With her along, my journey of recapitulation began to unfold in detail and all that I had kept at bay was relived until none of it bothered me anymore, until it was totally resolved and done with. This time I put it away for good. It stays in the recesses of my database, clicked on only when I want to go there. When Chuck asked me that question—How did your innocence survive?—I zipped into that database and recalled just what it was that had not only kept me alive but also optimistically certain of survival and new life.
Certainly, as a child, I never gave up, though there were some pretty tough times and, as I returned to recapitulate, I would have to say the same, I never gave up, though there were some pretty tough memories to relive and issues to figure out and get through. It’s just who I am. A strong, wise and innocent spirit who never gives up, my High Self, lives at my core. For me the cup is always half full. I don’t think I inherited this trait, nor was it instilled in me, it’s just who I’ve always been. As I said above, everyone has this optimistic High Self, a similar spirit too. Why do some people have easier access to it, while others seem to struggle so deeply with even acknowledging its presence? Why are some people naturally optimists and others pessimists?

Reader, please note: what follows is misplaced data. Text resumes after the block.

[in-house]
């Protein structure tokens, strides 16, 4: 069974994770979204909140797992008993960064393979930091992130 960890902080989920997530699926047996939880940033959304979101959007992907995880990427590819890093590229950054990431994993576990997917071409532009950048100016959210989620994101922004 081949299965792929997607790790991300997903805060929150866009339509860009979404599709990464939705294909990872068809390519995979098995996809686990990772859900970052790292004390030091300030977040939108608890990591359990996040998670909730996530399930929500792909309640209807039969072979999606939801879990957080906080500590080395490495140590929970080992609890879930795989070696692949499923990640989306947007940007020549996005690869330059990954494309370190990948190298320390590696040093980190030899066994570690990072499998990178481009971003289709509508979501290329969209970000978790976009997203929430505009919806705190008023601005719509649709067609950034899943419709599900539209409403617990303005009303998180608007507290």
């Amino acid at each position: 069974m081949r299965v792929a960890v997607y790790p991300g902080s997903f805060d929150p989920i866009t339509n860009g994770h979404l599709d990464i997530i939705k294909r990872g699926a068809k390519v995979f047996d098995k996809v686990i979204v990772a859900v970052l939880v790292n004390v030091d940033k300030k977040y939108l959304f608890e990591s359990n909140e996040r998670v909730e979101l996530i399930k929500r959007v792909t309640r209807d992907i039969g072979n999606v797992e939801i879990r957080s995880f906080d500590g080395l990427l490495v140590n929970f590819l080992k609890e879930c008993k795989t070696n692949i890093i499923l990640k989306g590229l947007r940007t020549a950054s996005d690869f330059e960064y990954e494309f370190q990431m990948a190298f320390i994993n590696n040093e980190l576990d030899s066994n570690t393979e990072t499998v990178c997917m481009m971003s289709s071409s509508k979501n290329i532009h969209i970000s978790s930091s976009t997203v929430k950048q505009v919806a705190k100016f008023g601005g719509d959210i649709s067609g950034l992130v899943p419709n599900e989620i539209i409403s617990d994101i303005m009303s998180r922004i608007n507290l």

Viktor Frankl asked the same questions when writing about the survivors of Hitler’s concentration camps in Man’s Search for Meaning. Those who survived had a certain sense of self, access to a higher self, an awareness of spirit that kept them going, a certain optimism that things would change, that new life would one day come, that ultimately there was meaning in everything, even a worst case scenario.
When spirit is actively brought into participation in life there is a strong sense of never giving up, no matter how low one gets. No matter how ready one may be to die, there is a part of the self that will not surrender, that wakes up, sometimes at the last minute and says, “Stop! Wait!”